This morning, Buster Olney took to twitter to offer some more thoughts on WAR, which I think we can surmise is not his favorite statistic. At the risk of making a habit out of responding to Buster’s twitter messages with FanGraphs posts, I did have some thoughts about a few of the things he mentioned, and those thoughts are longer than 140 characters, so I’m putting them here. The subject is worth discussing anyway, and hopefully we can articulate some points about WAR and various other metrics in a way that helps bridge gaps that may currently exist. At least, that’s my goal.
Let’s start off with Buster’s comments:
#1: Teams will invest in players based on OBP, ERA, defense-independent P numbers, home/road splits, left/right splits, etc. They don’t use WAR.
#2: GM said: “I don’t need stats that tell me what happened; I already know that. I need stats that tell me what’s going to happen.”
#3: You’re missing my point, too; if the smartest in the game don’t use WAR, don’t care about it, shouldn’t that tell us something?
Whether or not teams are using WAR in their evaluations is an argument with no resolution – Buster will cite the people he talks to who don’t use it, and I’ll cite the people that I talk to that do, and we’ll just end up in a stalemate. That’s not a point worth debating, I don’t think. However, the overall point that Buster’s making here is worth talking about, I think. The assertion (as I read it, at least) is that WAR – a descriptive metric of past events – is not useful to teams as a predictive metric of future events, so therefore it should have limited value to the public as well. However, I think there’s a bit of an unfair criticism being leveled against WAR here, as it’s being assailed for not doing something that it was not designed to do.
The GM is completely correct in stating that, for his job and the decisions that are required, what matters are metrics that can predict what will happen and not just aggregate what did happen. When trying to decide who to trade for or sign as a free agent, he shouldn’t just look at a list of prior season WAR and get the guy at the top. WAR was not designed as a projection system, but instead, as a retrospective look at what a player produced in a given timeframe.
Any team trying to make decisions about roster construction needs to be factoring in myriad variables about multiple players. Past performance certainly has to be a significant part of the calculation, but so does age, body type, skill set, health, how a player would fit in a particular ballpark… there are numerous things that don’t go into WAR that will significantly effect the expectations of future performance. That’s why people like Dan Szymborski invented systems like ZIPS, so that we could take past performance and adjust for the other factors, coming up with a projected line that tells us more about what may happen than simply looking at past results.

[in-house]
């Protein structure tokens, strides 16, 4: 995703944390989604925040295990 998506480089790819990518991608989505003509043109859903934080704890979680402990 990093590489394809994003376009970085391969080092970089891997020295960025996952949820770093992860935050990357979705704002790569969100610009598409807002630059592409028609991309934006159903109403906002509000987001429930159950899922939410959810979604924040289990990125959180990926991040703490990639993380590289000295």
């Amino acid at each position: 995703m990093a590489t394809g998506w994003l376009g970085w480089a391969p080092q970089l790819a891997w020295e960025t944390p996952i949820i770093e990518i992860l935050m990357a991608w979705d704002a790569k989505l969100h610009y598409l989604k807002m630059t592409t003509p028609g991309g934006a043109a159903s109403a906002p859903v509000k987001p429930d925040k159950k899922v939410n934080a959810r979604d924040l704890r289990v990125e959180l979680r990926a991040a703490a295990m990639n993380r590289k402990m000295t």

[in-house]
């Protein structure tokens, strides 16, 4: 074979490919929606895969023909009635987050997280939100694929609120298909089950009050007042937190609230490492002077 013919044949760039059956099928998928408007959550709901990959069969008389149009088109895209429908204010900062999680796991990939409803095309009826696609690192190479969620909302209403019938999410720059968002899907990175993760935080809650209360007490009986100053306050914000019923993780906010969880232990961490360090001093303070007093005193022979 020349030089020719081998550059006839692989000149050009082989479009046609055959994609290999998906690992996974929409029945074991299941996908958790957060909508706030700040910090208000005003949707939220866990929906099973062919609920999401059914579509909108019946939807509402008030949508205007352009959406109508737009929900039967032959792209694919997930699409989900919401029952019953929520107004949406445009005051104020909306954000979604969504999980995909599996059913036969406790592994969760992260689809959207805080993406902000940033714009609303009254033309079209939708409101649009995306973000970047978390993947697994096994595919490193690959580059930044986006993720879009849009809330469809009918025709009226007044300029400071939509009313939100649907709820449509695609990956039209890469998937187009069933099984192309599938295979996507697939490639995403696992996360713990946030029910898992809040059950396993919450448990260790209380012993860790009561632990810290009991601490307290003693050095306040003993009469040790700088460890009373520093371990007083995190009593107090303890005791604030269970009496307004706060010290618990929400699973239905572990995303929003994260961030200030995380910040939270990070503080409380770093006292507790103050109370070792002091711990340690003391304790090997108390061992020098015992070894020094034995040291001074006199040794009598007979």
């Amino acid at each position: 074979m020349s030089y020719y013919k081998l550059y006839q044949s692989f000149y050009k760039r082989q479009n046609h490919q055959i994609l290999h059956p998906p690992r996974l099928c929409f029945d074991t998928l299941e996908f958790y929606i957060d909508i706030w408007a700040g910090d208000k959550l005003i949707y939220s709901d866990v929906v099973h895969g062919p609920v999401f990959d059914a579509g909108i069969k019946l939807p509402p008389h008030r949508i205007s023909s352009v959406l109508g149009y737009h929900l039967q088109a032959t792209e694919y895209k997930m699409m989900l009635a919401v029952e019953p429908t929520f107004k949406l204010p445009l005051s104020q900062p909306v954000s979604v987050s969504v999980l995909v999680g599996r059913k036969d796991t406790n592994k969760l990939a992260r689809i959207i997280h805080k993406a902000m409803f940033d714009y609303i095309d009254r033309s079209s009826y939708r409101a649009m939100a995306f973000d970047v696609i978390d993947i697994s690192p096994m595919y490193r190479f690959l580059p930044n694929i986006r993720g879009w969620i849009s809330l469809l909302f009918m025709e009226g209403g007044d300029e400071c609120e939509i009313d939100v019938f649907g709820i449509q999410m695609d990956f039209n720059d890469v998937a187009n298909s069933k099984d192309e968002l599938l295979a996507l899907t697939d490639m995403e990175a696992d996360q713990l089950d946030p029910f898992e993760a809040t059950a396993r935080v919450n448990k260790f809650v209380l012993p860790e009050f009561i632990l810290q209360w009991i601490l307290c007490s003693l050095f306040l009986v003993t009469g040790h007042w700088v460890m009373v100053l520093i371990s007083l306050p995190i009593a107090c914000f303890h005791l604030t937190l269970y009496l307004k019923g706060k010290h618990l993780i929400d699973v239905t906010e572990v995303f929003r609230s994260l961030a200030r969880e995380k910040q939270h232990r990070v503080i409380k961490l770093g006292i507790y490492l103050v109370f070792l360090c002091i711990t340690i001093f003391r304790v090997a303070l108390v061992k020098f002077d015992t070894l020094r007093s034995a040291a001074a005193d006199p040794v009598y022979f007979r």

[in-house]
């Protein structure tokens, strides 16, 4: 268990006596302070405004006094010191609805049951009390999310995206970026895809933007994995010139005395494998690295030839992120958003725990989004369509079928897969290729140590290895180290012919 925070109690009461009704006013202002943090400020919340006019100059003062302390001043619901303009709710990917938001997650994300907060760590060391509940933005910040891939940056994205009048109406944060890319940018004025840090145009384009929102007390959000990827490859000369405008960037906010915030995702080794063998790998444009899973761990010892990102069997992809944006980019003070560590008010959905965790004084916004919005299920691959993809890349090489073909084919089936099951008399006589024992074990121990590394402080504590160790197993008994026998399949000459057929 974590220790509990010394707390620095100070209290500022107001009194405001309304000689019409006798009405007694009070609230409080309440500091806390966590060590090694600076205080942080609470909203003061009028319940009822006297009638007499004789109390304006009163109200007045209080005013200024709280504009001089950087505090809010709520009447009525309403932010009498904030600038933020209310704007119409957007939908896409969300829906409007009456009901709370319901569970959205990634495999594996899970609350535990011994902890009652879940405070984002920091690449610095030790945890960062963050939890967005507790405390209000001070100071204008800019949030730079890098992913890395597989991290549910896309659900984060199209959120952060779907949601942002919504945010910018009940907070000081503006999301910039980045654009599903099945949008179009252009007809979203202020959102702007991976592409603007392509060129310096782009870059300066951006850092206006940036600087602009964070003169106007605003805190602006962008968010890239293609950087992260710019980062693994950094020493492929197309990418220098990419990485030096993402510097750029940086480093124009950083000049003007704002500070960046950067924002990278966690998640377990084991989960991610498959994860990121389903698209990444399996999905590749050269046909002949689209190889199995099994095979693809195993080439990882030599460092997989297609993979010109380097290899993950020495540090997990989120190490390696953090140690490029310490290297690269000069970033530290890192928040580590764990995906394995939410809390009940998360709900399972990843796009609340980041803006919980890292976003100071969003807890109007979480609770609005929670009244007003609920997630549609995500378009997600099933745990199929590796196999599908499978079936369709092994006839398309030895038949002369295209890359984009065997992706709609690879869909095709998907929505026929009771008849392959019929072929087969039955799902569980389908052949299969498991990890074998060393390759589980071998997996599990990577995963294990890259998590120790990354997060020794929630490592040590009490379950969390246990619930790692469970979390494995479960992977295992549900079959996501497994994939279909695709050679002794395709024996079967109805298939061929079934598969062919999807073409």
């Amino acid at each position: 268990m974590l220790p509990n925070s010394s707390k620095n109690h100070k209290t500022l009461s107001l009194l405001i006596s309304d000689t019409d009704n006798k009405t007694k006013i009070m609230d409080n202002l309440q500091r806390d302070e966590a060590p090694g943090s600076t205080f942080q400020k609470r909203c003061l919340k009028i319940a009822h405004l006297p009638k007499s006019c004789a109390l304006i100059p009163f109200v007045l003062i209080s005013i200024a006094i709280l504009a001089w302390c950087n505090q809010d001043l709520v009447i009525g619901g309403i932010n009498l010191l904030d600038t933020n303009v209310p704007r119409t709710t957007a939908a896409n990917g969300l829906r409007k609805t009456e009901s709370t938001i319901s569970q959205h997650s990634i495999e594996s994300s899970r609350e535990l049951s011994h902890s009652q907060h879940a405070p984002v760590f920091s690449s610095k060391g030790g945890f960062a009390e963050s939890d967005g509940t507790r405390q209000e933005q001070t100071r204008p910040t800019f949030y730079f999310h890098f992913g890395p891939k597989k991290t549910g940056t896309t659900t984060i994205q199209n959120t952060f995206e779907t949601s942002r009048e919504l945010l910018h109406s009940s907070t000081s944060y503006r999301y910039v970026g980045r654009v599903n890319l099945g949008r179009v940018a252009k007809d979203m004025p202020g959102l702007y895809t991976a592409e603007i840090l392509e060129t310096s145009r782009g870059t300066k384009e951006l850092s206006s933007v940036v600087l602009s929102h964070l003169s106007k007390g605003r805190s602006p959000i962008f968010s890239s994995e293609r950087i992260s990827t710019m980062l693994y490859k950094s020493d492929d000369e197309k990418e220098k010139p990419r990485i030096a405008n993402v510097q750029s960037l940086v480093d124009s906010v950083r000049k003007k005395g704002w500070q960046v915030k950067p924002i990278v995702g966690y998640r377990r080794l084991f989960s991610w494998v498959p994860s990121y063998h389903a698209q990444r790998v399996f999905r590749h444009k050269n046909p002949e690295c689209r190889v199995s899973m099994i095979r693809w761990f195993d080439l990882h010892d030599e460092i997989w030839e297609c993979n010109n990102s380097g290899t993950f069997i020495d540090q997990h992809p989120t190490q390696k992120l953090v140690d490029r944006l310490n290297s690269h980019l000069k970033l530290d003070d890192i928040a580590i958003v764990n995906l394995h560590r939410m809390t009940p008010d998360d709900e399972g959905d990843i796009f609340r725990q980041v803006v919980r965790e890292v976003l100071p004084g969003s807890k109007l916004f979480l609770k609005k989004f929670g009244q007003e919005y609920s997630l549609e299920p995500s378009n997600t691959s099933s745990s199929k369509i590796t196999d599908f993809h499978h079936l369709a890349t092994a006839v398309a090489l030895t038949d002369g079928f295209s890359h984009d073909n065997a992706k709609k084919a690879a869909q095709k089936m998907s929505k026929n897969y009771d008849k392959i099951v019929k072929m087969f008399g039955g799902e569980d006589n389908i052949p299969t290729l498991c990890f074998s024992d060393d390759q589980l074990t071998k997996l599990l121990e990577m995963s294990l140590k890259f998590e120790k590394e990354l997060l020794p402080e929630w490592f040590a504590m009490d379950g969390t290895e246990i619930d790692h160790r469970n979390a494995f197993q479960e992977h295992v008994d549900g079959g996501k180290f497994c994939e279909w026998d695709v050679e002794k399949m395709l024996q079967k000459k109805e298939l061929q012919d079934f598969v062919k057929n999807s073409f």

Whether they’re using ZIPS specifically or (far more likely) their own in-house version of a projection system built on proprietary data, I guarantee you that the Smart GM that Buster talked to is looking at that kind of information when deciding which players to acquire, because that’s the tool he needs for help in figuring out how to build out his roster. Projection systems are designed to answer that specific kind of question. Prior season WAR is not.
Projection systems can offer you future expected WAR, and that can be something that is valuable to a GM. But, there are times when we’re not asking about what a player’s future projected WAR is going to be, and so looking at past season data is more applicable.
The post-season awards are the obvious area where you’d want the best descriptive metric possible, and you could really care less about a projection of future performance. When determining who should win the MVP, it doesn’t really matter whether Jacoby Ellsbury or Jose Bautista is more likely to produce similar results in 2012. A projection system would be an incorrect tool to use to answer the question at hand.
Just like a GM shouldn’t focus on prior season WAR when making personnel decisions, baseball writers shouldn’t focus on projection systems when filling out their awards ballots. They are asking two very different types of questions, and there are different tools that help answer different types of questions. Some metrics are predictive, some are descriptive, but let’s not lampoon one for not being the other.
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